Residential to industrial rezoning heading to Aurora's fall ballot

·4 min read


AURORA – One rezoning issue is headed for the Nov. 8 ballot, while another is not after City Council took action June 27.

By Aug. 10, the city will send to the Portage County Board of Elections an issue to rezone 25.4 acres on the west side of Route 43 across from Aurora Industrial Parkway from R-4 residential to I-1 manufacturing, processing and wholesaling.

Aurora 43 South LLC is proposing to erect a 100,000-square-foot industrial building on the land.

The developer believes industrial zoning would be a better fit since uses on properties to the south and east are in character with the I-1 zoning district, and vacant industrial land is getting scarce in the city.

A housing development with 57 units previously was proposed there, and Aurora 43 South LLC officials said changing the zoning would not add children to the local schools and would bring tax dollars into the city.

“The industrial area along Route 43 between Mennonite Road and the southern city limits continues to be a prime location for economic development,” city planning department personnel told the planning commission and Council.

At a public hearing preceding Council’s vote, a couple of residents cited concerns about stormwater runoff and buffering between the proposed building and Rainbow’s End homes.

Law director Dean DePiero said if residents OK the rezoning, the planning commission and engineering department will thoroughly review buffering, landscaping and stormwater issues before a final site plan for the building is approved.

Meanwhile, Council supported the planning panel’s recommendation not to approve a rezoning request for 7.18 acres on Maple Lane Extension, west of Evexia Cafe and north of the Brown-Keidel Service Center, from C-3 planned community shopping to R-S residential senior housing.

If that issue would have gone to voters and been approved, Aurora Partners III had planned to build luxury, independent adult living condominiums there.

Harry Caplan, one of the partners, said a retail development was approved for the property in 1995, but it has been difficult to line up commercial/retail tenants, so the land has remained vacant. R-3, C-1 and C-3 zoning districts surround the parcel.

“I think it would be a better use for the property to build an adult community that’s pet friendly and ADA compliant, with electric car chargers and all the amenities that are needed for people who would like to sell their Aurora homes but remain in Aurora and be as mobile as possible for as long as possible,” Caplan told Council.

DePiero said Council would have first had to create a residential senior housing district before the issue could go to voters because that designation is currently not in the zoning code.

However, the planning department’s staff said the past two city master plans have designated the property for commercial uses such as retail, office, medical and entertainment.

The planning staff also said the residential density being proposed – 20 units per acre while only 2.5 units per acre or less is currently permitted – is much larger than any existing density permitted throughout the city.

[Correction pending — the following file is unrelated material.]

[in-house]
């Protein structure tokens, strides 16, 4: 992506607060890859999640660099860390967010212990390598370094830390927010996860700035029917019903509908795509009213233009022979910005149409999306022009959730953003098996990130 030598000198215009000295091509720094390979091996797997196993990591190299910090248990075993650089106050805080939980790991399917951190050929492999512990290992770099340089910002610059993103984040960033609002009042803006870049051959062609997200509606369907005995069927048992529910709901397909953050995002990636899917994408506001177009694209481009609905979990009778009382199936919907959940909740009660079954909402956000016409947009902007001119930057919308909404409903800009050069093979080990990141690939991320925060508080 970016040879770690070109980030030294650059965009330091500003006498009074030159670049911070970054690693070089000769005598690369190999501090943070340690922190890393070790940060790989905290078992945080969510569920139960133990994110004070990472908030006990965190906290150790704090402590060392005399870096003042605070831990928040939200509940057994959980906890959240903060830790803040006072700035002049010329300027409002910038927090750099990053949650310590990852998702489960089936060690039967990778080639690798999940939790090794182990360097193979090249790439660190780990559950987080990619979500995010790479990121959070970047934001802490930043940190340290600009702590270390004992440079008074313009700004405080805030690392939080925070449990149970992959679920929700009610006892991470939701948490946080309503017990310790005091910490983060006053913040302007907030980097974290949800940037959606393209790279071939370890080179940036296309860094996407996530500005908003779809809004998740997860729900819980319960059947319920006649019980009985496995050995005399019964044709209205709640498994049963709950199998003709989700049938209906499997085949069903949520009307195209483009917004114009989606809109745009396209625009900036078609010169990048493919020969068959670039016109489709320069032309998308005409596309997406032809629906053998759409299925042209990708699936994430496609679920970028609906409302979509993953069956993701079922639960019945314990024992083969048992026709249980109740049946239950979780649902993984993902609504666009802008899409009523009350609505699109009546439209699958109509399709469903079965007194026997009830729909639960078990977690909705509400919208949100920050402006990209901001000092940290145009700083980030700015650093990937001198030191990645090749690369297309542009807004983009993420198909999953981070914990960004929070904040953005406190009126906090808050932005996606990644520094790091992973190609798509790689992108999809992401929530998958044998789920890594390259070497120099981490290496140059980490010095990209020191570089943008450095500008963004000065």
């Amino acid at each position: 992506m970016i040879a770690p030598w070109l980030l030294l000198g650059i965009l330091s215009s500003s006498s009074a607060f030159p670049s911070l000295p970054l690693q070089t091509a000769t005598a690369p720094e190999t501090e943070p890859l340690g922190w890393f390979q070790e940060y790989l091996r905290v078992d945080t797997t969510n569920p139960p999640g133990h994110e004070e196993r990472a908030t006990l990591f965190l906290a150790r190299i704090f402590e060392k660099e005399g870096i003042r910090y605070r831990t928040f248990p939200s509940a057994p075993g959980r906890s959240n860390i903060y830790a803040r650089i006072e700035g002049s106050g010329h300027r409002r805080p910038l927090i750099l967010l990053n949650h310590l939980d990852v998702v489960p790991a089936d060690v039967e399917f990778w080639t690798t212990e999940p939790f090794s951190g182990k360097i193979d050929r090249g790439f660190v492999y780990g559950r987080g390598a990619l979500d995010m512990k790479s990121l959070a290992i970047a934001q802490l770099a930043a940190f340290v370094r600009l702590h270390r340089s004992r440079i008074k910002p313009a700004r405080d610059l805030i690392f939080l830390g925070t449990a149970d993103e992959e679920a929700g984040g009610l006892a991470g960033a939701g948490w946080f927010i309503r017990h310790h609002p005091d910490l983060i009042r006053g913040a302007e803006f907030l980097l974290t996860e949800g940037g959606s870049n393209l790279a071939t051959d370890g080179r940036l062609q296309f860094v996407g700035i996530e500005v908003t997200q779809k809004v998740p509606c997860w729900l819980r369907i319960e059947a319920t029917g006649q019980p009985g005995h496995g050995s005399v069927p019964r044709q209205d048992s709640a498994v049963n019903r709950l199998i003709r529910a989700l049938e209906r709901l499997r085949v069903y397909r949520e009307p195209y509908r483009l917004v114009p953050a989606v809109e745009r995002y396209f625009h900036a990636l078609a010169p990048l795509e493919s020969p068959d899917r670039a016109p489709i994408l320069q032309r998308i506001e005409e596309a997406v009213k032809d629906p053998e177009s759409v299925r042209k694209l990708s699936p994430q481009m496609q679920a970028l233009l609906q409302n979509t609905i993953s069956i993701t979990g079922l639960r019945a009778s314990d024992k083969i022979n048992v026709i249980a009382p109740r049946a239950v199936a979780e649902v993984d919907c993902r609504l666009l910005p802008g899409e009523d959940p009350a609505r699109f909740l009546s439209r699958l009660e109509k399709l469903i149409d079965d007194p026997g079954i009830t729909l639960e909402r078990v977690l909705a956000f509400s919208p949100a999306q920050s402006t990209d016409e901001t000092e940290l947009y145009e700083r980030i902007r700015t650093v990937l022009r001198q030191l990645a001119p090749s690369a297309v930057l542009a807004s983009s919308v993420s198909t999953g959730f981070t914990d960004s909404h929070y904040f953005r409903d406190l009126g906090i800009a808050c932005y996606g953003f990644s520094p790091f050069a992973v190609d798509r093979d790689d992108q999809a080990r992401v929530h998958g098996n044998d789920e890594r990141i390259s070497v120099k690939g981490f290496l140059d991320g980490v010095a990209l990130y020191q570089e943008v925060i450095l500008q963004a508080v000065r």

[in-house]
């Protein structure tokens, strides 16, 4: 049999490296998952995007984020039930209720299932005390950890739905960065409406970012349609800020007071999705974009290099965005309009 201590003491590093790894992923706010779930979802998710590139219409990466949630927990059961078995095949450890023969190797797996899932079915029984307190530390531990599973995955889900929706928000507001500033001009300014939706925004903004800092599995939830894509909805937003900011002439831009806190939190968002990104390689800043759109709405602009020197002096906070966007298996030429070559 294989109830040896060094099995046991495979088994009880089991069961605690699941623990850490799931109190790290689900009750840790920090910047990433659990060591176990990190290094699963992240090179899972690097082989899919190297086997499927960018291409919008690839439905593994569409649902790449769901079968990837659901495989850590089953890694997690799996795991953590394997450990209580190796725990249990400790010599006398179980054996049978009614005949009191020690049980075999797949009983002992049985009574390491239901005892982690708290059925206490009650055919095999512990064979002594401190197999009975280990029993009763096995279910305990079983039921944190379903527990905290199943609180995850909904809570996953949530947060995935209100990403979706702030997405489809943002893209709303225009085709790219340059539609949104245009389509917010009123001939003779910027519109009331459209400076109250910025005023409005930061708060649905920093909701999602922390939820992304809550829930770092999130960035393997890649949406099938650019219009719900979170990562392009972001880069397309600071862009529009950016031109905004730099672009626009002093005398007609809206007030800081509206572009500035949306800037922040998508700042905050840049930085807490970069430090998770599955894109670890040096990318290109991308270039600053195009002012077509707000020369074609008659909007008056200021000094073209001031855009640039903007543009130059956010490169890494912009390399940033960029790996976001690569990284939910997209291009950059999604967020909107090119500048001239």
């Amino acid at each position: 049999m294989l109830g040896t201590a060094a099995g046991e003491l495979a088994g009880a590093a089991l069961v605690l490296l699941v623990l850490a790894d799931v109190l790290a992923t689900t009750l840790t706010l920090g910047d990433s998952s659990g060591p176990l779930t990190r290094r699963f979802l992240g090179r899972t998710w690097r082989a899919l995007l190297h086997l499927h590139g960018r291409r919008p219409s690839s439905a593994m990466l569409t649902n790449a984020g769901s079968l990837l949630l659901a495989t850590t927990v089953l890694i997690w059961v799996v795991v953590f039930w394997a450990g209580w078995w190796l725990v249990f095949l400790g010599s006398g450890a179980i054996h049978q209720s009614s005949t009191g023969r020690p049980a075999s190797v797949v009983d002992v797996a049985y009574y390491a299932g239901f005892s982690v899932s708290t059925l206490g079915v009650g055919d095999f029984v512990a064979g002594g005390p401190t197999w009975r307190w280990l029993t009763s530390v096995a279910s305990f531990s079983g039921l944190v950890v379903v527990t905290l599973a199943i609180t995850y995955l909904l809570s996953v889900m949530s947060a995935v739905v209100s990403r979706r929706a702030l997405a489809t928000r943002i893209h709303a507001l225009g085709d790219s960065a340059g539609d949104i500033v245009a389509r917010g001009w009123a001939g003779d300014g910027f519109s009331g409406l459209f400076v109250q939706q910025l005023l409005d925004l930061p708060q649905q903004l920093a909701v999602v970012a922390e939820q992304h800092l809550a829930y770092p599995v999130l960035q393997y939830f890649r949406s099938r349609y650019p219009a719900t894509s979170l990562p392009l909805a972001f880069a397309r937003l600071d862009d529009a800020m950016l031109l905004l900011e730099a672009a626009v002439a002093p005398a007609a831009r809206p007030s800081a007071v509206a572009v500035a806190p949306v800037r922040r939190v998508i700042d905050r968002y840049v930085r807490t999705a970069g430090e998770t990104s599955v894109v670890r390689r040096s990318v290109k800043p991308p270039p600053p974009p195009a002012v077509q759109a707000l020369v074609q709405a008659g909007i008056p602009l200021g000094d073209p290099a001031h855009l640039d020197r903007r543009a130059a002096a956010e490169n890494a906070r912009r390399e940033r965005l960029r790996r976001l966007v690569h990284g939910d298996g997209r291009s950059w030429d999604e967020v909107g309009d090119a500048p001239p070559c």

“The property is not conducive to residential use,” said the staff’s report. “Higher density residential should be located and serve as a transition area between single-family residential and commercial uses.”

And planning panel chairman Peter French said Caplan had not demonstrated a hardship to justify rezoning.


Council authorized an additional $125,000 to be paid to Wertz Geotechnical Engineering Inc. for back-up construction inspection services. The money will come from the developers’ escrow fund.

A modification agreement worth $3,675 with James G. Zupka CPA, was approved. It is for additional auditing services necessary because the city spent more than $750,000 in federal grant money in 2021.

The 2023 tax budget was adopted. It must be forwarded to the Portage County auditor by July 14. Real estate tax millage on the books is expected to generate the following amounts of revenue in 2023:

General fund, $1.96 million; fire/paramedic levy, $960,469; fire protection levy, $174,838; police protection levy, $21,042; road and bridge levy, $565,203; and park land acquisition, $383,474, while income tax revenue is projected at $18.4 million.

The following hirings/promotions were approved: Fire Lt. David Horvath, Fire Capt. Edward Grecol, water crew leader Sonny Ferrante, backup planning-zoning inspector Tylon Hilt and part-time firefighter/paramedic A drivers Daniel Burnett, Jason Dailey, Justin Gvora, Brandon Hall, Tyler Hill, Michael Mickovic and Alexander Wain.

Moving to its second reading is an ordinance amending regulations dealing with the appeals process if the city revokes licensed contractors’ permits. A public hearing was slated for Aug. 15.

Mayor Ann Womer Benjamin reported the city has received a $340,028 refund of collection fees from the Regional Income Tax Agency. That is higher than the $250,000 average the city has received in the past few years.

The mayor said the city has balances of $34.57 million unencumbered in all funds and $14.09 million unencumbered in the general fund. Through May, income tax collections were $1.65 million more than last year.

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This article originally appeared on Record-Courier: Rezoning change from residential to industrial heads to Aurora's ballot